PRCC opened its doors in 2012 as a small recovery community center on Forest Avenue in Portland with just 3 staff members. In its first few years of existence, PRCC developed a robust array of support groups, social activities, and peer support services, including Telephone Recovery Support (TRS) services and Recovery Coaching. As an independent, grassroots organization, PRCC is part of the movement of recovery community organizations nationwide.
Originally a pilot project of Maine Association of Substance Abuse Services (MASAP) now known as Alliance for Addiction and Mental Health Services, PRCC became an independent nonprofit in 2017. Governed by a volunteer board of directors whose membership is a majority of people in recovery from substance use disorder, the board also includes family members and friends who identify as recovery allies. In 2017, the newly formed Board of Directors embraced a bold vision to help make recovery community centers available in every community in Maine. PRCC created the Maine Recovery Hub and successfully competed for a state contract to support the start-up of new centers throughout the state. Today, there are seventeen recovery community centers in Maine, with other communities forming the beginnings for their own local towns.
In 2018 PRCC began its work as the Maine Recovery Hub, serving as a model and providing support and technical assistance to other communities to start their own recovery community centers. Today there are over 17 recovery community centers in Maine, with more in development. The Recovery Hub has trained well over 500 peer recovery coaches and founded the Maine Recovery Coach Certification Board, now an independent certifying body.
In 2021, PRCC purchased and moved into a new building at 102 Bishop Street in Portland. The building is twice as large as its previous home. The community of PRCC members and friends came together to support a renovation project, creating a beautiful new center that will remain the gem of the recovery community for generations to come.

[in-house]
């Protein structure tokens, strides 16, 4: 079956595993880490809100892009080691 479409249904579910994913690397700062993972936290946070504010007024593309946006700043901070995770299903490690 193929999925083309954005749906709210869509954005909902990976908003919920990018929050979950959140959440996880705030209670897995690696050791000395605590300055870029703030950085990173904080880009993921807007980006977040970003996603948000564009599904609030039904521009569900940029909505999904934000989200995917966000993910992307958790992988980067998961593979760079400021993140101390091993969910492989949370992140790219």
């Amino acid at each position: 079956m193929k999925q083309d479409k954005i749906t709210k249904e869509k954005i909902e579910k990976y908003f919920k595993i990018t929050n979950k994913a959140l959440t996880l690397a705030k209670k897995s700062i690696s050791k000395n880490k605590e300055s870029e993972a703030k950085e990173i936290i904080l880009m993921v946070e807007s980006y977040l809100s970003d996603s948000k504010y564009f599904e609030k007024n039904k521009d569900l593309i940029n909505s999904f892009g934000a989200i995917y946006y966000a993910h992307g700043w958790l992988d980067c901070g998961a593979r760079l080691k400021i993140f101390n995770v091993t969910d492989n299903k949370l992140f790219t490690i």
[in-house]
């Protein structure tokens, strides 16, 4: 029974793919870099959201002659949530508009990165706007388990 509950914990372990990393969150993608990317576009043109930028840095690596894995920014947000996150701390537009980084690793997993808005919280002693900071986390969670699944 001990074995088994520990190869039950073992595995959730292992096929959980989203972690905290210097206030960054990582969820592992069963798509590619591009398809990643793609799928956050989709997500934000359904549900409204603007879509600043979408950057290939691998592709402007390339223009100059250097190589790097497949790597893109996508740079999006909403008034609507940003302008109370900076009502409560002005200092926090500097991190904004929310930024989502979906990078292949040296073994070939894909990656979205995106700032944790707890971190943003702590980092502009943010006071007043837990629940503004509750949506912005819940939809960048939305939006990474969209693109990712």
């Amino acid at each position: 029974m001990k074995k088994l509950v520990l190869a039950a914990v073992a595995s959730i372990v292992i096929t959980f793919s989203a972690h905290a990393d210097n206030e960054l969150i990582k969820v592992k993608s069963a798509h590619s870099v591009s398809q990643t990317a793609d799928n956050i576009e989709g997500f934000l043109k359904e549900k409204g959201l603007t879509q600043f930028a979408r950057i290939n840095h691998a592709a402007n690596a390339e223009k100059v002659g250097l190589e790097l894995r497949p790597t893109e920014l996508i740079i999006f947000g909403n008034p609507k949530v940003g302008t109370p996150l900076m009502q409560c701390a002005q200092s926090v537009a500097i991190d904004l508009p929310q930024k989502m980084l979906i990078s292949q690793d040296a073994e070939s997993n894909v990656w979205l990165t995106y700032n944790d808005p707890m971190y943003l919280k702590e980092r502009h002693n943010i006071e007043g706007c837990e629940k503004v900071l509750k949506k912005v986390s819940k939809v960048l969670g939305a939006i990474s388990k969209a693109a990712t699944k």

Throughout its existence, PRCC has continued to work to reduce stigma and increase resources for people recovering from addiction, serving as an organized voice of recovery in Maine. The long-term future of PRCC will provide for expansion and greater programming to meet the unmet needs in the community and to help people find recovery from addiction.
PRCC opened its doors in 2012
2013 First full year open, signing up 436 members
2014 Opioid epidemic heightens with growing loss of lives.
2015 Scarborough Police Department & PRCC co-found Operation Hope to address opioid crisis
2016 PRCC Staff trained as peer recovery coaches
2017 Hired executive director and establishes volunteer Board of Directors and 501(c)3 nonprofit
2018 PRCC awarded statewide coordination grant, becoming Maine's Recovery Hub
2019 Supported 9 new RCCs; trained first 150 peer recovery coaches statewide
2020 Transitioned to online meetings within 24 hours and connected with 900 members in first weeks of COVID shutdown
2021 New building purchased and began renovations; supported 17 RCCs and trained over 500 coaches
2022 10th year anniversary celebration and launch of new building campaign; PRCC welcomes 2,500 members